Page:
You cannot cure this crash with caffeine – the only long-term, effective solution is to drink hydrating fluids throughout the day.

2. Lack Of Exercise

A workout will surely leave you feeling even more tired, right? Wrong! As counterintuitive as it may sound, physical activities have an energizing effect. Moving your body releases endorphins, increases your heart rate, and boosts your concentration.

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Try to fit in at least 30 minutes of medium-intensity exercise every day. It’s easiest if you can make this part of our everyday routine, either as soon as you wake up or right after work.

3. A Poor Diet

The food you eat has a direct impact on sleep quality and the amount of rest you get every night. For maximum energy, stick to protein, slow-release carbohydrates, and a moderate amount of healthy (unsaturated) fats. The majority of your food should be plant-based, high in fiber, and low in sugar. These choices will prevent blood sugar fluctuations, which can leave you feeling exhausted.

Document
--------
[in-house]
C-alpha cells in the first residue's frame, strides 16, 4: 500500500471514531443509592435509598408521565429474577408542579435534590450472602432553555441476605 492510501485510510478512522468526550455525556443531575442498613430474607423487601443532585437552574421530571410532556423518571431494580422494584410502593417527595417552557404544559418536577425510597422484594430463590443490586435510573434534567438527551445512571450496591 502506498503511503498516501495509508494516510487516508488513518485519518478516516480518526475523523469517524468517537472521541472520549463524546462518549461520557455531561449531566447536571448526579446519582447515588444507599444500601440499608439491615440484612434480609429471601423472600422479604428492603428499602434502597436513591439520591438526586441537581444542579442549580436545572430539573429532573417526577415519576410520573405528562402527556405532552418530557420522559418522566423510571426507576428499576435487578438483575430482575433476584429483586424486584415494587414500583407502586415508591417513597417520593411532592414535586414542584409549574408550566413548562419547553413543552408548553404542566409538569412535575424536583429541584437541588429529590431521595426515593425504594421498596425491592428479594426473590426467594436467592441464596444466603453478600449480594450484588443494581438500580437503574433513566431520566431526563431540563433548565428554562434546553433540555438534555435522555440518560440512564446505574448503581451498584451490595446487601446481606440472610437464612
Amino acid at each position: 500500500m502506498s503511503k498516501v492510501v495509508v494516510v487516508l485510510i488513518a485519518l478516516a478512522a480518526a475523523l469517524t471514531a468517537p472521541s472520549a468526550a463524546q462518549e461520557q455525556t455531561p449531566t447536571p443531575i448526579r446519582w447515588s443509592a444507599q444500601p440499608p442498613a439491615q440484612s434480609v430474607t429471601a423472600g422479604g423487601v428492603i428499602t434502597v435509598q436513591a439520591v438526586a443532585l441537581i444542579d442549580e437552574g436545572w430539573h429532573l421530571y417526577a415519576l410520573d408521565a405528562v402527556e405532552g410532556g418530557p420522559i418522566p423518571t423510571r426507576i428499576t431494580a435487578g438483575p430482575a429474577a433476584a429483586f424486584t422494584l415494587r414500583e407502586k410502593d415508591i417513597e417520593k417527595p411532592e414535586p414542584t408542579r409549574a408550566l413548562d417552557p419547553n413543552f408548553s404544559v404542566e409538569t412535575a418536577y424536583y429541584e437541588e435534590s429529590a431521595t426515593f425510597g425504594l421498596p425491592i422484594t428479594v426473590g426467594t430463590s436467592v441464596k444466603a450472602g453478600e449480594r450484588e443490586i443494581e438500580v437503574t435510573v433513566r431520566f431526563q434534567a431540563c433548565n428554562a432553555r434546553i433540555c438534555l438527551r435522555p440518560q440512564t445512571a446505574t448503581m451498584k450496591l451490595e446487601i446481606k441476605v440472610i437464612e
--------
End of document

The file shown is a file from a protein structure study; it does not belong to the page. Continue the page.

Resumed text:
An easy way to make sure you stick to a good diet is through meal preparation. It’s easy to just get take-out when you’re tired after work, but if you have a meal ready for you in the fridge, you’ll be less tempted by pizza or cheese.

Find out more about healthy meal prep here: 10 Meal Planning Apps You Need To Have To Get Healthier Easily

4. Skipping Breakfast

Physician Dr. Nerina Ramlakhan advises that eating breakfast is key to maintaining a good level of energy throughout the day. When you eat breakfast, you are sending calming signals to the areas of the brain responsible for avoiding danger, along with those that instruct the body to conserve as much energy as possible.

Ingesting food signals to your brain that there is enough food available to ensure our survival. This encourages it to stay relaxed, which in turn, promotes restful sleep.

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Some great ideas for a healthy, filling, and make-ahead breakfasts include overnight oats, smoothies, and freezer-friendly breakfast burritos.

Or if meal-prepping isn’t your think, stock up on easy but healthy breakfast foods like multigrain cereal, yogurt, and fruit: 20 Healthy Breakfast Choices That Will Save You Time